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Electric Horsepower verses Gas Horsepower


Guest Hal Davis (MODEL A HAL)

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Guest Hal Davis (MODEL A HAL)

The air compressor folks WAY over rate their motor HP. It is really nothing more than a marketing scheme. They base it on some meaningless figure like peak HP, or something like that, that happens only for some instant in time, not a useful figure like 550 ft-lbs/sec. This is a real sore point with me. <P>I saw a rule of thumb for calculating the horsepower of an electric motor the other day. It was voltage X amperage / 800.<P>For my "6-1/2 HP" compressor, that comes to 220V x 15A divided by 800 = 4-1/8 HP. Bear in mind that this is a rule of thumb, but it should be close.

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1 hp = 746 watts<P>If you are looking at the voltage and amperage plates on your AC motor remember that the amperage listed is probably peak not average. Also, on AC equipment the peak current may not be in phase with the peak voltage. I am not an electrical engineer, so I can't tell you how to figure all that out for an AC motor. DC motors are a lot easier: volts times amps = watts. smile.gif" border="0

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Full load speed, temperature rise, efficiency, and power factor as well as breakdown torque and starting torque are parameters used in the selection of electric motors. Another qualification is service factor. The service factor of an alternating current electric motor is a multiplier applicable to the horsepower rating. Applied to your motor selection this gives a permissable horsepower loading under the conditions you specified by the service factor.<P>So the short answer is no, you cannot give a factor or multiplier to convert electric horsepower to reciprocating gas engine horsepower, there are so many variables involved that it would be impossible. Electric motor type is an important consideration that determines the motor characteristics as well as the current (AC or DC). AC or DC motor selection to replace gasoline reciprocating engines typically involves choosing a higher horsepower gas engine to replace an electric type because the electric motor has much higher torque characteristics at low speeds (depending on type). This is why clutches and torque converters are necessary for power transmission in gas engines.<P>The best way to choose a replacement is to compare engine or electric motor dyno figures and dyno the load conditions to arrive at a motor horsepower that will meet your specifications. These are usually available from your equipment suppliers for free. There is no easy calculation or rules of thumb that will assist you in selection, every load has a different profile that will change your motor requirements.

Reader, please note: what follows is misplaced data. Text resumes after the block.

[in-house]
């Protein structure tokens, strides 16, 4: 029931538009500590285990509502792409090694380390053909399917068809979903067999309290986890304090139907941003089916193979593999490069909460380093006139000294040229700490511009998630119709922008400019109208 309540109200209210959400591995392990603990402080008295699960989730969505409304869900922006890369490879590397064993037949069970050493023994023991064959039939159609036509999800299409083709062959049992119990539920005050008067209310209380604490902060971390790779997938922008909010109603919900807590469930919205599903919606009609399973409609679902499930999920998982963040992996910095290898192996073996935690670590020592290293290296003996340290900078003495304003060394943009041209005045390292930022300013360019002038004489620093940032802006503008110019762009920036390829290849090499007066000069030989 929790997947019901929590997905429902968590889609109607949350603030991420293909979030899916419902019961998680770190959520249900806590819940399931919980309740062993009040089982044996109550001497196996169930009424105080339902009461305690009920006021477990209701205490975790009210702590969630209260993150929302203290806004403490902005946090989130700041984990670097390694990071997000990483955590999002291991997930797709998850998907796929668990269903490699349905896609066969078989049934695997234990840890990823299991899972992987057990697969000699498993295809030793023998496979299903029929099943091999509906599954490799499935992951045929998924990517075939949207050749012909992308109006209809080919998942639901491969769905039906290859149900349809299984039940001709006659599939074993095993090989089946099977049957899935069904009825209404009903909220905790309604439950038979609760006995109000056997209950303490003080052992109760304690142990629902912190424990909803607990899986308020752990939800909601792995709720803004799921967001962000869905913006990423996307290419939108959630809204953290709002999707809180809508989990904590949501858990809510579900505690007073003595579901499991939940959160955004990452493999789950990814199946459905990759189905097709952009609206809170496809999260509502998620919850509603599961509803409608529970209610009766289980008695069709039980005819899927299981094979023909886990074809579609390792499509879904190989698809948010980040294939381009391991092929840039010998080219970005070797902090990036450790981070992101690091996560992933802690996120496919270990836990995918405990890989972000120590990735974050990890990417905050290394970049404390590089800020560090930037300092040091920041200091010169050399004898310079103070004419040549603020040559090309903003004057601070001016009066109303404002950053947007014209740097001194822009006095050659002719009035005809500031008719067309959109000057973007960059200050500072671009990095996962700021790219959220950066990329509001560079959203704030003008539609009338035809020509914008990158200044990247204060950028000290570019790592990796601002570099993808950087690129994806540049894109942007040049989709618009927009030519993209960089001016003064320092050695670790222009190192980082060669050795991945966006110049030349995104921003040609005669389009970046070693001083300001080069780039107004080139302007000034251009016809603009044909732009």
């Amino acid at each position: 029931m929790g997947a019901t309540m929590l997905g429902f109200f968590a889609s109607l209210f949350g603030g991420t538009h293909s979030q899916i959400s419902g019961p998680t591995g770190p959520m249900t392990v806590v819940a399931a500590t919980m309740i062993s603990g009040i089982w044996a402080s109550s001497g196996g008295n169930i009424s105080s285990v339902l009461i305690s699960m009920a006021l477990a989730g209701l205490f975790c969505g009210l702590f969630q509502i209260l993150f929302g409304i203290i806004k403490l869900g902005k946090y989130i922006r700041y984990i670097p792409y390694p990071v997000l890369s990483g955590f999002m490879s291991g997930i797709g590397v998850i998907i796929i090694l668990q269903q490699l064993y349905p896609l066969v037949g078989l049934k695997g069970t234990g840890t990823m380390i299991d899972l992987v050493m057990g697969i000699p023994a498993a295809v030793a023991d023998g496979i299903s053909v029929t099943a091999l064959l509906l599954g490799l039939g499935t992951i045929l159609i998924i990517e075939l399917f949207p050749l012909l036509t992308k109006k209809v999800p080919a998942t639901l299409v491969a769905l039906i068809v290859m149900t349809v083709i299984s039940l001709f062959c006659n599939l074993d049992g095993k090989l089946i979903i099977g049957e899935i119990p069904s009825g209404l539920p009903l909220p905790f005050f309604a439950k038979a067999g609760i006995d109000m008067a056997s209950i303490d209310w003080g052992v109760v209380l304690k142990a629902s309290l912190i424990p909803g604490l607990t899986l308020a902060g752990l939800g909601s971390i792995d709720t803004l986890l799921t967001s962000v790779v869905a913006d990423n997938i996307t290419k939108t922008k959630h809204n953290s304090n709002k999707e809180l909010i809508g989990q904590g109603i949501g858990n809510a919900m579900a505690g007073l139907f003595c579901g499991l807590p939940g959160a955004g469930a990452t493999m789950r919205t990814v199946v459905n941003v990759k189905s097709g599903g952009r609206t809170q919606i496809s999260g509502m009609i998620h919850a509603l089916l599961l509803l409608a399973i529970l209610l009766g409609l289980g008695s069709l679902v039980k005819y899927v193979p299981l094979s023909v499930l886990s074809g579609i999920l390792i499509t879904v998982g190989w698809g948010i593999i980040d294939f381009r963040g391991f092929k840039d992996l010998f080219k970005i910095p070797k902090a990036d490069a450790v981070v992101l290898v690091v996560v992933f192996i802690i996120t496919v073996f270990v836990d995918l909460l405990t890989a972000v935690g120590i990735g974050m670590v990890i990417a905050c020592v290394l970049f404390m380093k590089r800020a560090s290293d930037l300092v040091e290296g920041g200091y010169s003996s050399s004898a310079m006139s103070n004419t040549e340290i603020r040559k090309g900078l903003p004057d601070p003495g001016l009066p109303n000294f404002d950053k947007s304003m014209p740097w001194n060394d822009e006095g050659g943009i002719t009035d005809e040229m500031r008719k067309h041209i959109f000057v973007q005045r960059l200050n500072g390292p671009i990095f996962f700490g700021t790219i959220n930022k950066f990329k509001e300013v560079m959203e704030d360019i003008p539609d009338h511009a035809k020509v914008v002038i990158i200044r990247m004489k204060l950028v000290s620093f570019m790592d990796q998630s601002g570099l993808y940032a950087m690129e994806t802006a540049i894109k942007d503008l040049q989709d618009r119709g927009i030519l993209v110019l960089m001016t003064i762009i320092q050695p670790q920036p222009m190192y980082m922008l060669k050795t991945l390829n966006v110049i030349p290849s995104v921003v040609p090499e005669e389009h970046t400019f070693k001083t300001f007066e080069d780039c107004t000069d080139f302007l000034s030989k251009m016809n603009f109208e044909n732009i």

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Guest elgin16

Does anyone know the formula for comparison of Electric Horsepower to Gas horsepower?<BR>I have read it to 1 hp electric is equal to a 4 hp gas for air compressors. <BR>I have also read for boats it is 1 electric hp can do the work of 4 Gas hp<BR>Is there a real conversion formula? <BR>How about for Electric cars?

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1 HP = 550 ft-lbs/sec (Basically horsepower is torque times rpm with some scaling tossed in.)<P>1 horsepower is 1 horsepower. However in many applications you need to look at required torque in addition to or instead of horsepower.<P>A DC electric motor provides max torque when stalled. A internal combustion motor provides zero torque when stalled. An internal combustion engine generates peak power at relatively high RPMs. It even takes a fairly high RPM to generate peak torque on an internal combustion engine.<P>So look at your application and see what the torque and HP requirements are. It could be that an application that requires lots of start up torque could get by with an electric motor with a lower HP rating than you would need if you were to use an internal combustion engine.

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